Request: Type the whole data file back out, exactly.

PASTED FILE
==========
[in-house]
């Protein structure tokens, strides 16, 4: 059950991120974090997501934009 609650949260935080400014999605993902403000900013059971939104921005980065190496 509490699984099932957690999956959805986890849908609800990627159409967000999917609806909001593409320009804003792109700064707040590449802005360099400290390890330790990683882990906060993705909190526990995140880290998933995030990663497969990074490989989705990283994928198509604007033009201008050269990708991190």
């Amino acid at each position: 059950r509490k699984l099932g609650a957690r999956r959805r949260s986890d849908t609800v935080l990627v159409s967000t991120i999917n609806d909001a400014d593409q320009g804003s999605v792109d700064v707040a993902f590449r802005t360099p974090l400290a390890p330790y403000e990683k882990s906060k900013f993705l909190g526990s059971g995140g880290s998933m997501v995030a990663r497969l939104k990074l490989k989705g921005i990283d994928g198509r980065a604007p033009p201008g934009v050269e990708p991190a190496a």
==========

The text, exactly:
[in-house]
């Protein structure tokens, strides 16, 4: 059950991120974090997501934009 609650949260935080400014999605993902403000900013059971939104921005980065190496 509490699984099932957690999956959805986890849908609800990627159409967000999917609806909001593409320009804003792109700064707040590449802005360099400290390890330790990683882990906060993705909190526990995140880290998933995030990663497969990074490989989705990283994928198509604007033009201008050269990708991190």
């Amino acid at each position: 059950r509490k699984l099932g609650a957690r999956r959805r949260s986890d849908t609800v935080l990627v159409s967000t991120i999917n609806d909001a400014d593409q320009g804003s999605v792109d700064v707040a993902f590449r802005t360099p974090l400290a390890p330790y403000e990683k882990s906060k900013f993705l909190g526990s059971g995140g880290s998933m997501v995030a990663r497969l939104k990074l490989k989705g921005i990283d994928g198509r980065a604007p033009p201008g934009v050269e990708p991190a190496a």